Homeowners must brace for a 10% to 30% increase in property insurance rates this year.
The Cayman Islands Insurance Association has released a notice stating Cayman residents should anticipate increases in their property insurance premium rates due to the Atlantic region being affected by strong hurricane activity in recent years.
There were 17 storms in 2017, which included major hurricanes Harvey, Irma and Maria that caused insured losses of more than US$90 billion. This was followed by the fourth-most active hurricane season on record in 2019. Last year, Hurricane Dorian, the strongest Atlantic hurricane ever to make landfall, with windspeeds of up to 185 mph, generated insured losses in excess of US$8 billion.
In response, international reinsurers have increased their coverage cost for the region. Reinsurance, which is used by insurers to spread some of the risks of covering property in the global insurance markets, makes up a significant portion of home insurance rates. The basic principle of insurance and reinsurance is the pooling of all premiums received to pay for the claims of those that have suffered losses, the CIIA said. The fact that these premiums are pooled regionally explains why Cayman property will see rate increases even though the islands have not been hit by a major hurricane since 2004. The last hurricanes to affect Cayman were Gustav and Paloma in 2008.
The insurance association said, “Although we in the Cayman Islands have been fortunate to avoid any major hurricane losses since Hurricane Ivan in 2004, we fall into the same reinsurance pool bracket in the Caribbean and face similar risks and consequently it is necessary to increase premium rates this year.”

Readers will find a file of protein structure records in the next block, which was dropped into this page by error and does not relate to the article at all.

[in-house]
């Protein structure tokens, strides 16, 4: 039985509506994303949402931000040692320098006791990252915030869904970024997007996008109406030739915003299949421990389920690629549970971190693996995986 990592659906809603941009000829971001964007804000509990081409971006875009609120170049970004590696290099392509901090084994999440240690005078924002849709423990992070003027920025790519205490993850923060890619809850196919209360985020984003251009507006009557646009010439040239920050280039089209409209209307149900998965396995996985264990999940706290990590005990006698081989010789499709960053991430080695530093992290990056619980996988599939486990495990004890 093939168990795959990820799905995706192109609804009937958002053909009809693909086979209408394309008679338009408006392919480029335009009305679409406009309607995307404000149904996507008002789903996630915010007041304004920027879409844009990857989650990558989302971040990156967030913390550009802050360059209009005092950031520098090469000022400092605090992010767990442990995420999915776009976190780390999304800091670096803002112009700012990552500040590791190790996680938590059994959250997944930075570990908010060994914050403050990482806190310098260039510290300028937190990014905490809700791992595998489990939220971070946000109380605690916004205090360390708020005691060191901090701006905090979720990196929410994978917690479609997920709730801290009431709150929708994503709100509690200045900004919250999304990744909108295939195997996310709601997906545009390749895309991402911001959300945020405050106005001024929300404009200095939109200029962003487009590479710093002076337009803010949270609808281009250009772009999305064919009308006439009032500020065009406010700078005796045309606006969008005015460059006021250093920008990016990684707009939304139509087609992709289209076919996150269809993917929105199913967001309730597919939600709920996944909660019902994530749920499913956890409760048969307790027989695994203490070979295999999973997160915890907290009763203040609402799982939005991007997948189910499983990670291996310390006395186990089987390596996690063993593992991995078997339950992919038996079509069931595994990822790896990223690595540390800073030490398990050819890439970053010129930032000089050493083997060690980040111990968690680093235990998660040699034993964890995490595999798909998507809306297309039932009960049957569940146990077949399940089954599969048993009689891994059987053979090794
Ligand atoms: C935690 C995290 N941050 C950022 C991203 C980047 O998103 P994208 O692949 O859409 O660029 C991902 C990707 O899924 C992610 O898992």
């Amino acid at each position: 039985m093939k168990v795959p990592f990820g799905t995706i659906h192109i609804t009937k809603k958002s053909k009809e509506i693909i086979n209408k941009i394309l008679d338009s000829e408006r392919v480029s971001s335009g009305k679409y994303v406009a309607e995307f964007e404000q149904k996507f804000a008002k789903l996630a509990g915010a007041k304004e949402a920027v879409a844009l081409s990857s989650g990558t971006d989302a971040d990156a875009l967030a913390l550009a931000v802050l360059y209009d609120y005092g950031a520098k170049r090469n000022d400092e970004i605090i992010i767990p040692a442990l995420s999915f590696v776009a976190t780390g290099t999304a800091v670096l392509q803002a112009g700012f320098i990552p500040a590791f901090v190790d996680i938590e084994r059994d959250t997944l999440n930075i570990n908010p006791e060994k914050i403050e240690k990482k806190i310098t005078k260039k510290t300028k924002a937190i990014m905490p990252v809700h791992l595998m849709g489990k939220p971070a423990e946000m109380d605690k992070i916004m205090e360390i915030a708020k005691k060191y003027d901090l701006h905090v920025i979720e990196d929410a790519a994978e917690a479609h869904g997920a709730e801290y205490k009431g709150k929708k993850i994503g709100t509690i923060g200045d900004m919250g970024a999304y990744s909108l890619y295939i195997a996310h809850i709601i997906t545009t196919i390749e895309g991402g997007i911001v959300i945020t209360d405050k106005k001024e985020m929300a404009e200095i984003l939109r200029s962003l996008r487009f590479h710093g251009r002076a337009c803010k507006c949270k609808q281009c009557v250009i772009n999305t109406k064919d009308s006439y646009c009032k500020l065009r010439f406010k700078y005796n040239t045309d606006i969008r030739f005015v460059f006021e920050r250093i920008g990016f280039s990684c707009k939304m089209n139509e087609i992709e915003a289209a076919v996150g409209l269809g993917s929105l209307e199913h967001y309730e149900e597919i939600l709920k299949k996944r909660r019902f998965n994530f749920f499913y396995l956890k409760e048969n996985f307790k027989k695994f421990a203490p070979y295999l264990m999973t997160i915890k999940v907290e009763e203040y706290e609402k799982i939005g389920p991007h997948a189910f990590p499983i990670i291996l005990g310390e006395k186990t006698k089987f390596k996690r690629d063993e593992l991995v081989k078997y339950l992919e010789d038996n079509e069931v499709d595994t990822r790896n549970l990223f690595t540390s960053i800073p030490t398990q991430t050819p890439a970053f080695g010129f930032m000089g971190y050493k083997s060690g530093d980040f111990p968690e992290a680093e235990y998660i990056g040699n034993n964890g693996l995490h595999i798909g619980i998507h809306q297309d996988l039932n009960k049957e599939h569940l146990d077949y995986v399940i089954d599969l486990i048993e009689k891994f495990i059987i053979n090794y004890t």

Depending on the type of construction, protections, property location, elevation and other factors, the increases are expected to between 10% and 30%.
Several supply and demand factors are also contributing to the price pressure. Some of the largest reinsurers have cut back on unprofitable lines of business, while large insurers who recently retained more of the risk in their property lines are now, after several years of rising insurance claims following natural disasters, more inclined to buy reinsurance.
Alternative capital in reinsurance, in the form of investments from hedge funds, sovereign wealth funds, pensions and mutual funds in insurance-linked securities, almost doubled between 2012 and 2018. The additional source of capital for reinsurers acted as a dampener on reinsurance rates.
When there were few natural catastrophes, such as in 2014, 2015 and 2016, the investments also produced decent returns. Last year, however, after investors were stung by stronger-than-expected catastrophe losses, alternative capital in the insurance-linked securities space dropped from $98 billion at the end of 2018 to $93 billion in June 2019, according to Fitch Ratings.